Article Review: Machine Learning operations maturity model by Microsoft
Hypergolic (our ML consulting company) works on its own ML maturity model and ML assessment framework. In the next phase, I will review three more articles:
Our focus with this work is helping companies at an early to moderately advanced stage of ML adoption, and my comments will reflect this. Please subscribe if you would like to be notified of the rest of the series.
Machine Learning operations maturity model
The MLOps maturity model helps clarify the Development Operations (DevOps) principles and practices necessary to run a successful MLOps environment. It's intended to identify gaps in an existing organization's attempt to implement such an environment. It's also a way to show you how to grow your MLOps capability in increments rather than overwhelm you with the requirements of a fully mature environment.
One of my major critiques of MS’s maturity model is that it is detached from business goals and DS needs. It is entirely a roadmap to go through and implement features one by one. It doesn’t provide you with the prioritisation of must-haves and good-to-haves. Well, let’s review it anyway.
As with most maturity models, the MLOps maturity model qualitatively assesses people/culture, processes/structures, and objects/technology.
People/process/technology is a popular consulting technique to describe complex systems. We use it as well frequently.
The article is a series of tables with four fixed topics and bullet points describing the area’s given maturity level. In the review, I will go through each topic one by one for all maturity levels and comment on the progress.
One of the largest low hanging fruit in MLOps is collaboration. ML is a cross-functional topic, and you can’t achieve it with a disconnected team. As you can see from the table above, you can accelerate maturity in the people component just by making them talk to each other.
The responsibilities are distributed weirdly. For example, in L2, do the DSes work with the DEs to create repeatable scripts? DEs don’t really deal with anything other than ELT. DSes must do all custom work, and they hand it over to the SWEs. Same as L3 DE→SWE in charge of model integration. Maybe MS uses DE instead of MLE? Even the MLE/DS split is controversial. In an effective team, there is no distinguishing between MLEs and DSes.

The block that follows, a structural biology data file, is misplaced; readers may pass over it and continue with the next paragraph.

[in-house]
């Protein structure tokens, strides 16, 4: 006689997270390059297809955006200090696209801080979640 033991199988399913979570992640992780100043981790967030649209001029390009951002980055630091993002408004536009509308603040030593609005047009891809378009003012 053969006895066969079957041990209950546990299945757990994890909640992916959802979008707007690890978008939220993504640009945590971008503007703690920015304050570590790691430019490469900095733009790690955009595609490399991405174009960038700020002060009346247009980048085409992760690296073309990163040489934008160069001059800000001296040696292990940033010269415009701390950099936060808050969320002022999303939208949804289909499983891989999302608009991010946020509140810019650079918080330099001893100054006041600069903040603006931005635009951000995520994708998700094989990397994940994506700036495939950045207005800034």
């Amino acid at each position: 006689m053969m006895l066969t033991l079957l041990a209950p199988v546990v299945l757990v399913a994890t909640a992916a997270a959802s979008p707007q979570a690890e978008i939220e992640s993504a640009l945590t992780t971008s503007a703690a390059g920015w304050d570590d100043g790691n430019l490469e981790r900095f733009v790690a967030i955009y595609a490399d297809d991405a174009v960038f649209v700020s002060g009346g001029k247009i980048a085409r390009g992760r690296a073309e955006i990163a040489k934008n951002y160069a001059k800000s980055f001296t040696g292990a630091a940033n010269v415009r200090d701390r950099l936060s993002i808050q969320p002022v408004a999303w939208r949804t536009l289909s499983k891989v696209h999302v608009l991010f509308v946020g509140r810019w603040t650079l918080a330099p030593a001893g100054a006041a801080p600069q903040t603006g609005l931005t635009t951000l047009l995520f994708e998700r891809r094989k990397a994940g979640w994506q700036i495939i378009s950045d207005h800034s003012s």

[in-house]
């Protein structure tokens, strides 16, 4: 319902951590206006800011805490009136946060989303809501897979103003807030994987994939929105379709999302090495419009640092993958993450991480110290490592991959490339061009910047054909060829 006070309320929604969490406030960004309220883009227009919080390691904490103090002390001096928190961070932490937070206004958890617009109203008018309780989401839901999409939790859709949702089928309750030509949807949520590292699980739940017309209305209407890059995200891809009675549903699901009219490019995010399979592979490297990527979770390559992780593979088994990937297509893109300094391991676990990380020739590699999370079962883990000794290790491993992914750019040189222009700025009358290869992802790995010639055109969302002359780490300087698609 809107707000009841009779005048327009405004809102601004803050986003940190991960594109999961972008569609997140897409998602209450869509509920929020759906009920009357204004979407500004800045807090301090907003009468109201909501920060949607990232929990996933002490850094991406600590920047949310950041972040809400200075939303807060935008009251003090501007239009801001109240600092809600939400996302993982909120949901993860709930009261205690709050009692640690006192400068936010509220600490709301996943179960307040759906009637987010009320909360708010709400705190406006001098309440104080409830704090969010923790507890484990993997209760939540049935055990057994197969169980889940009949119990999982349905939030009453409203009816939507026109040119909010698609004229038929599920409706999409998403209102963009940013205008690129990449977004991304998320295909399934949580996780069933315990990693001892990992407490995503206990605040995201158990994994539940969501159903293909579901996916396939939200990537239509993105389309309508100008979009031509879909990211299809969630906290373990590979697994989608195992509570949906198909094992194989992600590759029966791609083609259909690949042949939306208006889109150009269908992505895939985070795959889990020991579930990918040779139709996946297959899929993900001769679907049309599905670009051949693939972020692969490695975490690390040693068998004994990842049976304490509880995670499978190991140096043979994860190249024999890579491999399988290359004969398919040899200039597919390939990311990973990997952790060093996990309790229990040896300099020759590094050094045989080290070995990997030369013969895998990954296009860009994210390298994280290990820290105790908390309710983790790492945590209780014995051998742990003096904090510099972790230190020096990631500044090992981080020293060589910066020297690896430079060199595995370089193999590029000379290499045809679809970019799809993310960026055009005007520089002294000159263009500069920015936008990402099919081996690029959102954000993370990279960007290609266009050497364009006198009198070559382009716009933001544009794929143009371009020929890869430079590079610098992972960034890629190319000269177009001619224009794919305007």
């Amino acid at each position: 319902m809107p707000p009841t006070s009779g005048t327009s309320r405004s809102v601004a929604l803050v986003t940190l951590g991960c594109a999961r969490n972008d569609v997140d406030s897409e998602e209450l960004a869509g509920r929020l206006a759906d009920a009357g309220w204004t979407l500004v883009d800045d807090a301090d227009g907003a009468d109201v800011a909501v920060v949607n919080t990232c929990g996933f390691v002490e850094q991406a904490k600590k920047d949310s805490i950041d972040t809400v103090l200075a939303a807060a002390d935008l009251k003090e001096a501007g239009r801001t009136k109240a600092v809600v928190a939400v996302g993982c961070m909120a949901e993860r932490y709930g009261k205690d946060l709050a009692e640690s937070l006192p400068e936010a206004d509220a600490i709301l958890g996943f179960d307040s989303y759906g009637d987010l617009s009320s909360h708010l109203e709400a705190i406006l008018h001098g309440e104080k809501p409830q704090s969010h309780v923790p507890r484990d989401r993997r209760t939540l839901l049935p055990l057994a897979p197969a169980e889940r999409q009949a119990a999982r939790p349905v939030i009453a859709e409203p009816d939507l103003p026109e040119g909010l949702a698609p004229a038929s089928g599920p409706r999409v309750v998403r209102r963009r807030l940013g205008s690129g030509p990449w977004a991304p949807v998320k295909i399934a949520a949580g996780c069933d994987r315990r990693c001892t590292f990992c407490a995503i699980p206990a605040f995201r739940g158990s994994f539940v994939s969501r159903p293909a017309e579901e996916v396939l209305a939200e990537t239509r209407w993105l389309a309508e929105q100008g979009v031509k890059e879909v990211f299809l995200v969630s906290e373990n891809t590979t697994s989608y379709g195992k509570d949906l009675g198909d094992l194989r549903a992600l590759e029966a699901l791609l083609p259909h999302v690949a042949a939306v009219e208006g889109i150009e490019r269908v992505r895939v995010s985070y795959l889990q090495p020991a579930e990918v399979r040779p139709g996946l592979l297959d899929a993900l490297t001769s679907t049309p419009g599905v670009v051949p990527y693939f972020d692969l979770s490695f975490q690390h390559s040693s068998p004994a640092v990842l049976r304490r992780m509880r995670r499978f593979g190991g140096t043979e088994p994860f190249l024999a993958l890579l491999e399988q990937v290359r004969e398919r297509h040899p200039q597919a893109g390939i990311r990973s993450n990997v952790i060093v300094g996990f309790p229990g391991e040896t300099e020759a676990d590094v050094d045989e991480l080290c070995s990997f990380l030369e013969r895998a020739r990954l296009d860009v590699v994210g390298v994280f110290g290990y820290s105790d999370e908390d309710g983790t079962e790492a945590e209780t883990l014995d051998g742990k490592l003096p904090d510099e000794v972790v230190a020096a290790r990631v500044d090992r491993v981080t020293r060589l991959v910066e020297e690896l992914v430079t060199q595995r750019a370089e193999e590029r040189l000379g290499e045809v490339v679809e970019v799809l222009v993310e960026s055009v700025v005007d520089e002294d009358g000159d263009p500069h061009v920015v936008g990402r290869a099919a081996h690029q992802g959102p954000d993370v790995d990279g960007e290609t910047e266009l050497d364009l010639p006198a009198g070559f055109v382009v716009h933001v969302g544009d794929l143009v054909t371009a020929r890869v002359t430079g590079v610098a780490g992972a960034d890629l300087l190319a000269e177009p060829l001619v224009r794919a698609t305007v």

SWEs implementing post-deployment metrics gathering at L4 is way too late.
This is one of my main critiques of this model. Instead of focusing on where do, you add more business value with MLOps; it focuses on building a pipeline from start to finish and assigns levels based on where are you with the building. This is more of a roadmap than a maturity scale.
In practice, the value is added _at the end of the pipeline_. You are supposed to add components at the very end first: deployment, A/B testing, logging. Then walk backwards, scaling and automating early processes.
Because there is no data component in the model, I will discuss data here. Automated data gathering and version controlling are the key steps here. These are absolute must-haves. Experiment tracking is important, but that should be resolved through logging (even in training/evaluation pipelines).
Automatic retraining based on production triggers is a hyped feature but, in practice, should be avoided. In most cases, the training needs to be supervised by DSes based on extensive evaluation. If versioning and logging are strict enough, launching training scripts manually should not be too much hassle. Managing compute is a good-to-have cost-saving feature.
There is not much on this topic. Version controlling is paramount, which makes all other issues much smaller.
In general, model release can’t be too much automated. DSes need to spend so much time verifying each mode to make sure they didn’t create some unwanted effect. Of course, these tests need to be version controlled and well documented that the business understands the implication of new models.
It’s not expressed explicitly but based on L3, I read this as SWE/MLE reimplements DSes models. I think this is an antipattern. DSes should create models that go as it is into production. Yesterday’s post [link] on Google’s maturity model brings the concept of “experimental-operational symmetry” DSes pipelines are deployed into production without change so their assumptions can be compared to results in the production environment. Then the performance difference can be attributed to training/serving skew and not to errors of reimplementation.
Large scale evaluation tests act as integration tests, and “Experimental-operational symmetry” will suggest that these assertions will be valid in production as well. Of course, this is a simplistic argument, and edge cases need to be unit tested. It is important to understand the concept of testability and what is precisely the “system under test”. SWE need to test areas that fall into their remit.
I feel this is weaker content than Google’s, but still worth the read. My major takeaways are:
Start from the end where you add value and work backwards: deployment, A/B testing, logging and then concentrate on earlier automation.
Version control _everything_: In 2022, this is table-stakes.
Experimental-operational symmetry is an incredibly powerful concept that will enable you a lot of simplification: DSes/MLEs must write code good enough to go into production.
Largescale evaluation with experimental-operational symmetry brings you free testing. Delegate testing of the infrastructure to DevOps/MLOps.
Analysis done by DSes drive the process; automation has little benefit.
Work together from Day 0. It is the only free lunch in town.
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